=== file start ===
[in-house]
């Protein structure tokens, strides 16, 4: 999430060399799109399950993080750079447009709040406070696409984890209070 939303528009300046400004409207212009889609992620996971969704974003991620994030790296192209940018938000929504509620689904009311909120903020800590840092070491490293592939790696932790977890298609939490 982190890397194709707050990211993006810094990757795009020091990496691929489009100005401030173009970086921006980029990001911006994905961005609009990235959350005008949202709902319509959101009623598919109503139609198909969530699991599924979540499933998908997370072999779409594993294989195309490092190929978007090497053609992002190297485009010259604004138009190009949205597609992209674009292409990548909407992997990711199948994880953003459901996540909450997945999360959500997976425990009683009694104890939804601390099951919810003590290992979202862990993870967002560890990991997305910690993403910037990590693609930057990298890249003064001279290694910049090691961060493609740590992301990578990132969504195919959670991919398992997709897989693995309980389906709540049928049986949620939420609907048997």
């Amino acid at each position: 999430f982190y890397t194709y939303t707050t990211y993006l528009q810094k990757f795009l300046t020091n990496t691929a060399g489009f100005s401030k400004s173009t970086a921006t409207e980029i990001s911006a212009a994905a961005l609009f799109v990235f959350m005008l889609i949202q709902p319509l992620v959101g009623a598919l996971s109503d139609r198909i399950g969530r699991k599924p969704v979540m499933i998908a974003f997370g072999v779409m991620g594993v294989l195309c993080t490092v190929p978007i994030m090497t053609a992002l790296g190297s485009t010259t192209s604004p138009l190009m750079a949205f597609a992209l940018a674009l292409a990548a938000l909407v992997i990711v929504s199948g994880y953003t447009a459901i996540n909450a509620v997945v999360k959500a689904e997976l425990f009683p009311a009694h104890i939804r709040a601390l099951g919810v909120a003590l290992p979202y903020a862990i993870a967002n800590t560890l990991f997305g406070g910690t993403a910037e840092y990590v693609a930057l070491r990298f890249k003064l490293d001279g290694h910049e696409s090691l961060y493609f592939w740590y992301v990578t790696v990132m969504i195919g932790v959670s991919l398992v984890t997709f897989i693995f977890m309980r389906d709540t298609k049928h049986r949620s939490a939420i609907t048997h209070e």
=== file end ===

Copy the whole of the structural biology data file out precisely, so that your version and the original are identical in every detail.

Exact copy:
[in-house]
């Protein structure tokens, strides 16, 4: 999430060399799109399950993080750079447009709040406070696409984890209070 939303528009300046400004409207212009889609992620996971969704974003991620994030790296192209940018938000929504509620689904009311909120903020800590840092070491490293592939790696932790977890298609939490 982190890397194709707050990211993006810094990757795009020091990496691929489009100005401030173009970086921006980029990001911006994905961005609009990235959350005008949202709902319509959101009623598919109503139609198909969530699991599924979540499933998908997370072999779409594993294989195309490092190929978007090497053609992002190297485009010259604004138009190009949205597609992209674009292409990548909407992997990711199948994880953003459901996540909450997945999360959500997976425990009683009694104890939804601390099951919810003590290992979202862990993870967002560890990991997305910690993403910037990590693609930057990298890249003064001279290694910049090691961060493609740590992301990578990132969504195919959670991919398992997709897989693995309980389906709540049928049986949620939420609907048997």
């Amino acid at each position: 999430f982190y890397t194709y939303t707050t990211y993006l528009q810094k990757f795009l300046t020091n990496t691929a060399g489009f100005s401030k400004s173009t970086a921006t409207e980029i990001s911006a212009a994905a961005l609009f799109v990235f959350m005008l889609i949202q709902p319509l992620v959101g009623a598919l996971s109503d139609r198909i399950g969530r699991k599924p969704v979540m499933i998908a974003f997370g072999v779409m991620g594993v294989l195309c993080t490092v190929p978007i994030m090497t053609a992002l790296g190297s485009t010259t192209s604004p138009l190009m750079a949205f597609a992209l940018a674009l292409a990548a938000l909407v992997i990711v929504s199948g994880y953003t447009a459901i996540n909450a509620v997945v999360k959500a689904e997976l425990f009683p009311a009694h104890i939804r709040a601390l099951g919810v909120a003590l290992p979202y903020a862990i993870a967002n800590t560890l990991f997305g406070g910690t993403a910037e840092y990590v693609a930057l070491r990298f890249k003064l490293d001279g290694h910049e696409s090691l961060y493609f592939w740590y992301v990578t790696v990132m969504i195919g932790v959670s991919l398992v984890t997709f897989i693995f977890m309980r389906d709540t298609k049928h049986r949620s939490a939420i609907t048997h209070e």